How about integrating the sensor information into a system that is already installed but could give natural awareness cues that don't distract your vision - the car stereo. When you are in an open car (convertable or windows open) or on a motorcycle you have the sounds of an adjacent car to warn when one is (or could be ) in a blind spot. How about taking the proximity sensor data (piezo or camera?) and generating a synthetic adjacent car sound into the surround sound system of the car stereo? If done intelligently it could provide the cues needed to maintain spacing without having the windows down and incurring the loss of a/c and other problems.
Bdcst, you make a great point that even a hands-free phone conversation can distract the driver. I find it interesting that conversations between the driver and a passenger doesn't seem to distract the driver -- but a hands-free phone call does. I think it's because the passenger is also watching the road and will suspend the conversation during high-attention driving moments. Someone at the other end of the phone call won't be aware of the moments the driver needs undivided attention. That's my theory.
I use voice recognition Blue Tooth linked speakerphones in my vehicles to provide full control of my cell phone which can remain in my pocket. And I've always had 2-way radios which require the use of a hand held microphone with a push to talk switch. In both instances with a little practice, one can minimize the degree of distraction by cultivating good multi-tasking habits. Problem is, you do have to practice to hone those skills. And recent studies have shown that even a hands free cellular conversation is a distraction from the primary task of driving. The more we multi-task, the less cognitive power is available for each task.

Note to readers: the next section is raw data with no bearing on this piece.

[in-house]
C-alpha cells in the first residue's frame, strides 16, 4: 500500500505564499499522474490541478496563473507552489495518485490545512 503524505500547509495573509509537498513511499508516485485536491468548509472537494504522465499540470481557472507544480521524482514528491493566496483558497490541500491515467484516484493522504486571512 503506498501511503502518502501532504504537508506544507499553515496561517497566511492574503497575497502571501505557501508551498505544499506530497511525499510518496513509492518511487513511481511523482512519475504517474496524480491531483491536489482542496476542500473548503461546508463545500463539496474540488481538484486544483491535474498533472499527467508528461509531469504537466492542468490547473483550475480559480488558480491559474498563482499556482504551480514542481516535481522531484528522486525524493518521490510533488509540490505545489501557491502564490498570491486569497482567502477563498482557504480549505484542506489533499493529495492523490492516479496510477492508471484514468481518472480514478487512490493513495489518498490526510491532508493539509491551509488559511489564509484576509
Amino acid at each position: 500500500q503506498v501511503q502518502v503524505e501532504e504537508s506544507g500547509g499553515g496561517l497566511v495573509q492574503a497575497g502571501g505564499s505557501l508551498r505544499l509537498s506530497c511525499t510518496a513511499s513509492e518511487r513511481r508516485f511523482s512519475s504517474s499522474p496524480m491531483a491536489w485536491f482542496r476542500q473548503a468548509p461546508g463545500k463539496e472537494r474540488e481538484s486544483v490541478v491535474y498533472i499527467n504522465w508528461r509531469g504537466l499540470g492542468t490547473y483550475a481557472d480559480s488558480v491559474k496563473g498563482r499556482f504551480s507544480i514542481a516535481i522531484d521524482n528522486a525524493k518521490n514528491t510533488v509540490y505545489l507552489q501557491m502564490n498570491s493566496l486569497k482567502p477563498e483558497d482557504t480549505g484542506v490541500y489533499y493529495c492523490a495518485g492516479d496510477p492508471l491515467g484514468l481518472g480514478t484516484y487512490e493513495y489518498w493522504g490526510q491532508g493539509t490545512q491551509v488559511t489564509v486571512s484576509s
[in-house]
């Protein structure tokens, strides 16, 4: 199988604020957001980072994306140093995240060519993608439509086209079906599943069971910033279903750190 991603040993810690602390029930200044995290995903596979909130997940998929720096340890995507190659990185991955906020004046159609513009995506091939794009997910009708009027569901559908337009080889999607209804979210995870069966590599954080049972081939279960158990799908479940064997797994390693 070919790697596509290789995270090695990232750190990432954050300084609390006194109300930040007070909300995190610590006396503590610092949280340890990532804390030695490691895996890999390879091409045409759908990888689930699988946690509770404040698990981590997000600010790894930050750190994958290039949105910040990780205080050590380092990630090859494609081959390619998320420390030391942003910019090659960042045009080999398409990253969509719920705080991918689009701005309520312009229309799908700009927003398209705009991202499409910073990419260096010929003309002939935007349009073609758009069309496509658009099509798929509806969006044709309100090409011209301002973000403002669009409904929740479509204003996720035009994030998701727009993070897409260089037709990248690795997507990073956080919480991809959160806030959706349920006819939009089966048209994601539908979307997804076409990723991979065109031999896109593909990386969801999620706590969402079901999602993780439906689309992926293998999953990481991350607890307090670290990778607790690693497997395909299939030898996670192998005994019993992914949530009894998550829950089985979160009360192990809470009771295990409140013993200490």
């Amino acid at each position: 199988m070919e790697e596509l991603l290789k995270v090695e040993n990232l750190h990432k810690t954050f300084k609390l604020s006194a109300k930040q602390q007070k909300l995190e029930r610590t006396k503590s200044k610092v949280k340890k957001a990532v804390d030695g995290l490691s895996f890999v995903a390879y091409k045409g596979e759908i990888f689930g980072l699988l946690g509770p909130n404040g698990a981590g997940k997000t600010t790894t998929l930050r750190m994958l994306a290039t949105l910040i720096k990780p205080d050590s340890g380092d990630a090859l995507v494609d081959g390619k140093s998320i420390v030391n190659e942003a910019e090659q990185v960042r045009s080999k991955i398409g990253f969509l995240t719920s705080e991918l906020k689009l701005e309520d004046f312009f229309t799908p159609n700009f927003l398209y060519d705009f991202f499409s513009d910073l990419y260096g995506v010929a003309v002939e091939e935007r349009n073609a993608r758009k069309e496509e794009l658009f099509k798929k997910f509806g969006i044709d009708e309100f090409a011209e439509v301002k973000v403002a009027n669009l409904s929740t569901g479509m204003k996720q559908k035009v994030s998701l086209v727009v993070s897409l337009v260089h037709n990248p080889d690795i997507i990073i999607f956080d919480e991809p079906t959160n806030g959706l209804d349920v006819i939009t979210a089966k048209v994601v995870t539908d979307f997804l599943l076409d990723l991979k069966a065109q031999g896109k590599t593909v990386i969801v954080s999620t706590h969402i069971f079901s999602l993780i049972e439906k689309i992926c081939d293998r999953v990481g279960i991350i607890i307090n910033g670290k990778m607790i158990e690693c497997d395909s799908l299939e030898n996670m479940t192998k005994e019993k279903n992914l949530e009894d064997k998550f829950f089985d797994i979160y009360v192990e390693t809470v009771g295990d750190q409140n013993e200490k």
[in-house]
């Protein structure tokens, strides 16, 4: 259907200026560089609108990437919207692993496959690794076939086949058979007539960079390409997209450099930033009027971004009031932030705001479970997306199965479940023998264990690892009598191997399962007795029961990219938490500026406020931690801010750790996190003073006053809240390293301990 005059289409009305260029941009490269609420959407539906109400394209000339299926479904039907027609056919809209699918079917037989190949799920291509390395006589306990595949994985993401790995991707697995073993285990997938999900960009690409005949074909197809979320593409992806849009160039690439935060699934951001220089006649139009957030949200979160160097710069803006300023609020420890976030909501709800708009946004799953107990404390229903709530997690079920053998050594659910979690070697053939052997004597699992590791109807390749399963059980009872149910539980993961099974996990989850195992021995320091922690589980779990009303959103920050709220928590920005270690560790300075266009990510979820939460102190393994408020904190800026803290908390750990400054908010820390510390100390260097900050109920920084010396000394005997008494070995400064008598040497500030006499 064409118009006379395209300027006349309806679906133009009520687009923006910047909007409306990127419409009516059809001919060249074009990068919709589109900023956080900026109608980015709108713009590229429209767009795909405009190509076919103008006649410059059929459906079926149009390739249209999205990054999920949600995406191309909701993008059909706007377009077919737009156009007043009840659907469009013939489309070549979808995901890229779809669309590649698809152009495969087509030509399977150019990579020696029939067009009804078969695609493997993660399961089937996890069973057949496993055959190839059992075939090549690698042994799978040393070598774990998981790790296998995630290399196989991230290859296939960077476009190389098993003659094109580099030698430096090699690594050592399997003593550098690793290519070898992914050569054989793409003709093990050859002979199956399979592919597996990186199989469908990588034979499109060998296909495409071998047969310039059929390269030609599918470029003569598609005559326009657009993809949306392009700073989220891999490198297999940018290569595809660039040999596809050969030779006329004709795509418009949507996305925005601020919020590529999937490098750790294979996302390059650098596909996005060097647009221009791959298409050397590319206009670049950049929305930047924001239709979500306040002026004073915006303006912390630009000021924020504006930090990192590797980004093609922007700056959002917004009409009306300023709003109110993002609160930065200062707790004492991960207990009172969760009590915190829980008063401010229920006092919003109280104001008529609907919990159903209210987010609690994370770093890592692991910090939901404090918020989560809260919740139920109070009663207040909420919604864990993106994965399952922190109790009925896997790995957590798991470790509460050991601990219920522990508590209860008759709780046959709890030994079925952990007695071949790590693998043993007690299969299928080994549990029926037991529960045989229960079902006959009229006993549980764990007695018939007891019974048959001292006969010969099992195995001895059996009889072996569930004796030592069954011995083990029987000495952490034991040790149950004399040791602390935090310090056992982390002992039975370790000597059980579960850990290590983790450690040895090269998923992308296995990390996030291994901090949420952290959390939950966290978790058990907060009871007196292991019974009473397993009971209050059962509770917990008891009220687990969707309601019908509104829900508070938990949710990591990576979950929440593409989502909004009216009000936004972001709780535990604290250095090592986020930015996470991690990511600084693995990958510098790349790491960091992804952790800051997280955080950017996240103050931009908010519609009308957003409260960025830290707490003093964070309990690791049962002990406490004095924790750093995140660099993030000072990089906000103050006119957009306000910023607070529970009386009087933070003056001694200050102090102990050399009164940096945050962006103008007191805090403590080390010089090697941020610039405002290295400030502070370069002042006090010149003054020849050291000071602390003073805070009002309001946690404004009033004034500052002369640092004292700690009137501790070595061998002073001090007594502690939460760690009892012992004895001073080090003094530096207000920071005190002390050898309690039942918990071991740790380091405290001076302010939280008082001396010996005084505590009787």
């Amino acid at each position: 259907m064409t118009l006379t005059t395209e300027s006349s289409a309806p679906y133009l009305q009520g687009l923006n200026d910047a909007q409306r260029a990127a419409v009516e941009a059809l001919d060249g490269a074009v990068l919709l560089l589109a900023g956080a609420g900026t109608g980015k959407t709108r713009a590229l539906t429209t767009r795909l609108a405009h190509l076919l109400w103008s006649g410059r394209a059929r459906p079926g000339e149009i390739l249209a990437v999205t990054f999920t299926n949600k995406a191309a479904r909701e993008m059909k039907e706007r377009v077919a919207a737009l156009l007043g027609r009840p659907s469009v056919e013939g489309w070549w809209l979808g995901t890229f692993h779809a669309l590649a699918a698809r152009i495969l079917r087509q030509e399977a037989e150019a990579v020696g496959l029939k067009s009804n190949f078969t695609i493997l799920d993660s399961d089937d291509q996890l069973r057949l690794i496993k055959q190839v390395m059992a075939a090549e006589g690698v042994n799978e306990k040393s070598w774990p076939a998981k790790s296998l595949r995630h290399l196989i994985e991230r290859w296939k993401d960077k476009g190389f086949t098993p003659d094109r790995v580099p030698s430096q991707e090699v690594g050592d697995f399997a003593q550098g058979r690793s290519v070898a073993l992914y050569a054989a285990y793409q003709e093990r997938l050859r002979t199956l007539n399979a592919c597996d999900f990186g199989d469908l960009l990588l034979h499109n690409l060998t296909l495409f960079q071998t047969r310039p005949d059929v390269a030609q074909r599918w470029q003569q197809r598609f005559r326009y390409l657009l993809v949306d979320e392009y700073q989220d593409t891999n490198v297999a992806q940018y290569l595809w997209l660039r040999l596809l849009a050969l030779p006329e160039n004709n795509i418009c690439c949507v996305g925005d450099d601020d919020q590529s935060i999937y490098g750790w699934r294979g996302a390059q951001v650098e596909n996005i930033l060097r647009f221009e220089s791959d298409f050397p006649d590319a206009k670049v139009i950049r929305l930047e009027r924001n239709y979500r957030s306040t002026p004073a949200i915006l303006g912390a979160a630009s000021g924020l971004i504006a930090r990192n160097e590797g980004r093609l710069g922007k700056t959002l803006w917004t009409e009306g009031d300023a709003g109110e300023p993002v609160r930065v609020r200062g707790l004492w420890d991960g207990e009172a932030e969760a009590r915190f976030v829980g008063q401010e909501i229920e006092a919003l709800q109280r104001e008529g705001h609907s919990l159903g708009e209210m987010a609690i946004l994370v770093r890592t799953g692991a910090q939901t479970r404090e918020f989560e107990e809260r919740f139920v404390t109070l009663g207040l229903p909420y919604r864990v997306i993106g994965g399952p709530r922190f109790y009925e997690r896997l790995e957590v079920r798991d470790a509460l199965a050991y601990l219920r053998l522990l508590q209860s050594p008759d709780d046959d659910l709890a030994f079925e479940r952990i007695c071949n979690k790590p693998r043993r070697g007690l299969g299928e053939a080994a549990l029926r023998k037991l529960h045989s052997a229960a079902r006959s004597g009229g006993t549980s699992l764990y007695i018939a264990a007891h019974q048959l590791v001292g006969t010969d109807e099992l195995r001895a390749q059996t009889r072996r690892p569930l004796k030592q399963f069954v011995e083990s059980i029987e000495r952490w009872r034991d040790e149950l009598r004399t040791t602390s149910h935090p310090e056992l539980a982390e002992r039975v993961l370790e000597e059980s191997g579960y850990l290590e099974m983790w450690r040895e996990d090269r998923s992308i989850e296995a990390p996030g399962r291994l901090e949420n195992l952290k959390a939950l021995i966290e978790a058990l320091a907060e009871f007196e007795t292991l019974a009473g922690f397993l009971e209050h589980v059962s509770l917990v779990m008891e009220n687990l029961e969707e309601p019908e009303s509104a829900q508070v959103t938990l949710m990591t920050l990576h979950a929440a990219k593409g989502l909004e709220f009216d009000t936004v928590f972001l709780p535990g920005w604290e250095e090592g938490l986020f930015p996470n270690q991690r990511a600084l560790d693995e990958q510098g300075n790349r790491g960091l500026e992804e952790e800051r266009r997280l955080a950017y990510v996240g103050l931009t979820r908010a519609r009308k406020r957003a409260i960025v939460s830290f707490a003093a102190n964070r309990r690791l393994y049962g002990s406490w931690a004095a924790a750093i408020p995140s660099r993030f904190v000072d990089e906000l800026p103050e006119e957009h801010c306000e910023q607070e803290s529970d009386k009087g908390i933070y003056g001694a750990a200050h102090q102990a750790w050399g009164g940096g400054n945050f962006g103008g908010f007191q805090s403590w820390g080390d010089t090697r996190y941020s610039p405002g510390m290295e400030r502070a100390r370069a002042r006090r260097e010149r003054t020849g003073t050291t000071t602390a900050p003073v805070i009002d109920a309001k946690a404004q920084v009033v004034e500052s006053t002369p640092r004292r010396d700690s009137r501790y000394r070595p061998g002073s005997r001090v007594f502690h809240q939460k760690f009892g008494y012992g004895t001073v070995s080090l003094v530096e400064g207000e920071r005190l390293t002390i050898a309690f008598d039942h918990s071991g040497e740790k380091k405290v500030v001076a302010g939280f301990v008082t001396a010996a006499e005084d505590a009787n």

So, the best way to compensate for a reduction in road environment/vehicle control awareness is to add technology that will raise safety margins by adding some self piloting capability to the vehicle itself.
California’s plan to mandate an electric vehicle market isn’t the first such undertaking and certainly won’t be the last. But as the Golden State ratchets up for its next big step toward zero-emission vehicle status in 2018, it might be wise to consider a bit of history.
By now, most followers of the electric car market know that another Tesla Model S caught fire in early February. The blaze happened in a homeowner’s garage in Toronto. After parking the car, the owner left his garage. Moments later, the smoke detector blared, the fire department was called, and the car was ruined. To date, no one knows why.